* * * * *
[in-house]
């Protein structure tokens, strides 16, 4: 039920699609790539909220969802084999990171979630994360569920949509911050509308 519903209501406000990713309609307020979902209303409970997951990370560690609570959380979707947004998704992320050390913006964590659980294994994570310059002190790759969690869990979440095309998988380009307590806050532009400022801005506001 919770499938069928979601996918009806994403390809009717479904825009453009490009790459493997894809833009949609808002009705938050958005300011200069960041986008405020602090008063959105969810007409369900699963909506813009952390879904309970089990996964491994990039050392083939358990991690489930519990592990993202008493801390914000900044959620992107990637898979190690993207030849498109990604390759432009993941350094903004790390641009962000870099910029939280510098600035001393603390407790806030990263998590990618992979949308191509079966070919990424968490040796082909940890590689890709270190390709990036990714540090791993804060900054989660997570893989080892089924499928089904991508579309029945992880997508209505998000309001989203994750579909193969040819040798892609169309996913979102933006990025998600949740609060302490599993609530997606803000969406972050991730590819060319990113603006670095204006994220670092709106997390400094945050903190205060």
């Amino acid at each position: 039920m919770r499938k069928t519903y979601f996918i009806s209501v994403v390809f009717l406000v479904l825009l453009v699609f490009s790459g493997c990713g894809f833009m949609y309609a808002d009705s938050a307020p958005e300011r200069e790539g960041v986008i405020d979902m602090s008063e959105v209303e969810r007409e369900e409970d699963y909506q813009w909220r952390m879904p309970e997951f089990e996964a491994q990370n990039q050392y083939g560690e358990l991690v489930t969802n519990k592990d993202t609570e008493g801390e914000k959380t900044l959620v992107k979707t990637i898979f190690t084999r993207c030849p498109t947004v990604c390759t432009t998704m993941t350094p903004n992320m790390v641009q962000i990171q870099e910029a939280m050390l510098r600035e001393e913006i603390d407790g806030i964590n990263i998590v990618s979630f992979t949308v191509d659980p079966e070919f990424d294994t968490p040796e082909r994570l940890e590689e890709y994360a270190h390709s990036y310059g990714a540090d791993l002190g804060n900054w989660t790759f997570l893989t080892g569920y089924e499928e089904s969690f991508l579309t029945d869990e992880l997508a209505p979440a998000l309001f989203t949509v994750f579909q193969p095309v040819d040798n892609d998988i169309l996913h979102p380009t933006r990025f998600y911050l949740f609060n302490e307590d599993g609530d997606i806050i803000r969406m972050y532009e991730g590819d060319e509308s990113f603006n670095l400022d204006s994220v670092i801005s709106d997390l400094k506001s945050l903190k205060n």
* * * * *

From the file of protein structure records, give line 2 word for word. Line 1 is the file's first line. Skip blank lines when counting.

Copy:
């Protein structure tokens, strides 16, 4: 039920699609790539909220969802084999990171979630994360569920949509911050509308 519903209501406000990713309609307020979902209303409970997951990370560690609570959380979707947004998704992320050390913006964590659980294994994570310059002190790759969690869990979440095309998988380009307590806050532009400022801005506001 919770499938069928979601996918009806994403390809009717479904825009453009490009790459493997894809833009949609808002009705938050958005300011200069960041986008405020602090008063959105969810007409369900699963909506813009952390879904309970089990996964491994990039050392083939358990991690489930519990592990993202008493801390914000900044959620992107990637898979190690993207030849498109990604390759432009993941350094903004790390641009962000870099910029939280510098600035001393603390407790806030990263998590990618992979949308191509079966070919990424968490040796082909940890590689890709270190390709990036990714540090791993804060900054989660997570893989080892089924499928089904991508579309029945992880997508209505998000309001989203994750579909193969040819040798892609169309996913979102933006990025998600949740609060302490599993609530997606803000969406972050991730590819060319990113603006670095204006994220670092709106997390400094945050903190205060």